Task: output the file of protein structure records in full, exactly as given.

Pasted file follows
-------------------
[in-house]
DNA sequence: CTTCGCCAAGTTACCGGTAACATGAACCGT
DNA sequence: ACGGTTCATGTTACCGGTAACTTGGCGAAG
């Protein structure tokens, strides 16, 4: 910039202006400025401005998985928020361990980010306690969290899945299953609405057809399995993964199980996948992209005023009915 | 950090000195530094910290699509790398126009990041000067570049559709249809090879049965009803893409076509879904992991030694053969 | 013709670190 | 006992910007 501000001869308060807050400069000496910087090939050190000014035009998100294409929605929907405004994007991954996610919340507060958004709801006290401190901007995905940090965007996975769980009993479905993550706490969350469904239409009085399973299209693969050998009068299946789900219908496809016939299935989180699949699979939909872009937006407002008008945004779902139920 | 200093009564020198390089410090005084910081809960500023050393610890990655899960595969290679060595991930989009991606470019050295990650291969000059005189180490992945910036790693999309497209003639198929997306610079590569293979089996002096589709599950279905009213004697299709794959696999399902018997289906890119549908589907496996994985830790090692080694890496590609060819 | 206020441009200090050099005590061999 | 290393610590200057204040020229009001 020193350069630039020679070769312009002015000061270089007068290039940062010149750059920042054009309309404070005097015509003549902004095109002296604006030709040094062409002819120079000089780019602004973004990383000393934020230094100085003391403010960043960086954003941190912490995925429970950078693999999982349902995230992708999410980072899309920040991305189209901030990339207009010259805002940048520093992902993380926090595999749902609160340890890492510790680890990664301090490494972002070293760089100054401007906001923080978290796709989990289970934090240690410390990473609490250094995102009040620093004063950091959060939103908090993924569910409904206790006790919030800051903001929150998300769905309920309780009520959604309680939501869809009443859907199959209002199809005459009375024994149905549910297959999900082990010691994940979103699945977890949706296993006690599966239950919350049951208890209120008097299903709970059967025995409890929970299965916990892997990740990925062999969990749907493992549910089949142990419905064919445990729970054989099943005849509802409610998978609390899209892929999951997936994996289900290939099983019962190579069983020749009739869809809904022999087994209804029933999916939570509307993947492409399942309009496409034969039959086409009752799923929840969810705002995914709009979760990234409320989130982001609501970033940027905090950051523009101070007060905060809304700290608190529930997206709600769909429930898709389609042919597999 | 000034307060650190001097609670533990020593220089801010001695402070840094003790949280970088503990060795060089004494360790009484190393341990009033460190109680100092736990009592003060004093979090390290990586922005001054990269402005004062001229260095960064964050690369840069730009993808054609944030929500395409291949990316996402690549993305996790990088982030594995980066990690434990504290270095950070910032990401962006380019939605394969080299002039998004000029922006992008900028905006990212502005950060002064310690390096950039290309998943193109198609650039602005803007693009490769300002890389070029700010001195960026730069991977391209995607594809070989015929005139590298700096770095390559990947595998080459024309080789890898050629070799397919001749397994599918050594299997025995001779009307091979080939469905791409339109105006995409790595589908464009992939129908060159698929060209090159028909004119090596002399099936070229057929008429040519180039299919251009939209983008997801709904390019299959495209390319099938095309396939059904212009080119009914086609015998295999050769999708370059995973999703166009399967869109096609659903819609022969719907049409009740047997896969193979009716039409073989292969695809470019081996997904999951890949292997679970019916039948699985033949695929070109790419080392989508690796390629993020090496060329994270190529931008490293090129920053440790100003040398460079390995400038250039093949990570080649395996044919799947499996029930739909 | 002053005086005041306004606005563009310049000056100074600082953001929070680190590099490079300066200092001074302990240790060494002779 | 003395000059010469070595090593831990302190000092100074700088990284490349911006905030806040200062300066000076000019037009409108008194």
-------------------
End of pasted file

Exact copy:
[in-house]
DNA sequence: CTTCGCCAAGTTACCGGTAACATGAACCGT
DNA sequence: ACGGTTCATGTTACCGGTAACTTGGCGAAG
């Protein structure tokens, strides 16, 4: 910039202006400025401005998985928020361990980010306690969290899945299953609405057809399995993964199980996948992209005023009915 | 950090000195530094910290699509790398126009990041000067570049559709249809090879049965009803893409076509879904992991030694053969 | 013709670190 | 006992910007 501000001869308060807050400069000496910087090939050190000014035009998100294409929605929907405004994007991954996610919340507060958004709801006290401190901007995905940090965007996975769980009993479905993550706490969350469904239409009085399973299209693969050998009068299946789900219908496809016939299935989180699949699979939909872009937006407002008008945004779902139920 | 200093009564020198390089410090005084910081809960500023050393610890990655899960595969290679060595991930989009991606470019050295990650291969000059005189180490992945910036790693999309497209003639198929997306610079590569293979089996002096589709599950279905009213004697299709794959696999399902018997289906890119549908589907496996994985830790090692080694890496590609060819 | 206020441009200090050099005590061999 | 290393610590200057204040020229009001 020193350069630039020679070769312009002015000061270089007068290039940062010149750059920042054009309309404070005097015509003549902004095109002296604006030709040094062409002819120079000089780019602004973004990383000393934020230094100085003391403010960043960086954003941190912490995925429970950078693999999982349902995230992708999410980072899309920040991305189209901030990339207009010259805002940048520093992902993380926090595999749902609160340890890492510790680890990664301090490494972002070293760089100054401007906001923080978290796709989990289970934090240690410390990473609490250094995102009040620093004063950091959060939103908090993924569910409904206790006790919030800051903001929150998300769905309920309780009520959604309680939501869809009443859907199959209002199809005459009375024994149905549910297959999900082990010691994940979103699945977890949706296993006690599966239950919350049951208890209120008097299903709970059967025995409890929970299965916990892997990740990925062999969990749907493992549910089949142990419905064919445990729970054989099943005849509802409610998978609390899209892929999951997936994996289900290939099983019962190579069983020749009739869809809904022999087994209804029933999916939570509307993947492409399942309009496409034969039959086409009752799923929840969810705002995914709009979760990234409320989130982001609501970033940027905090950051523009101070007060905060809304700290608190529930997206709600769909429930898709389609042919597999 | 000034307060650190001097609670533990020593220089801010001695402070840094003790949280970088503990060795060089004494360790009484190393341990009033460190109680100092736990009592003060004093979090390290990586922005001054990269402005004062001229260095960064964050690369840069730009993808054609944030929500395409291949990316996402690549993305996790990088982030594995980066990690434990504290270095950070910032990401962006380019939605394969080299002039998004000029922006992008900028905006990212502005950060002064310690390096950039290309998943193109198609650039602005803007693009490769300002890389070029700010001195960026730069991977391209995607594809070989015929005139590298700096770095390559990947595998080459024309080789890898050629070799397919001749397994599918050594299997025995001779009307091979080939469905791409339109105006995409790595589908464009992939129908060159698929060209090159028909004119090596002399099936070229057929008429040519180039299919251009939209983008997801709904390019299959495209390319099938095309396939059904212009080119009914086609015998295999050769999708370059995973999703166009399967869109096609659903819609022969719907049409009740047997896969193979009716039409073989292969695809470019081996997904999951890949292997679970019916039948699985033949695929070109790419080392989508690796390629993020090496060329994270190529931008490293090129920053440790100003040398460079390995400038250039093949990570080649395996044919799947499996029930739909 | 002053005086005041306004606005563009310049000056100074600082953001929070680190590099490079300066200092001074302990240790060494002779 | 003395000059010469070595090593831990302190000092100074700088990284490349911006905030806040200062300066000076000019037009409108008194």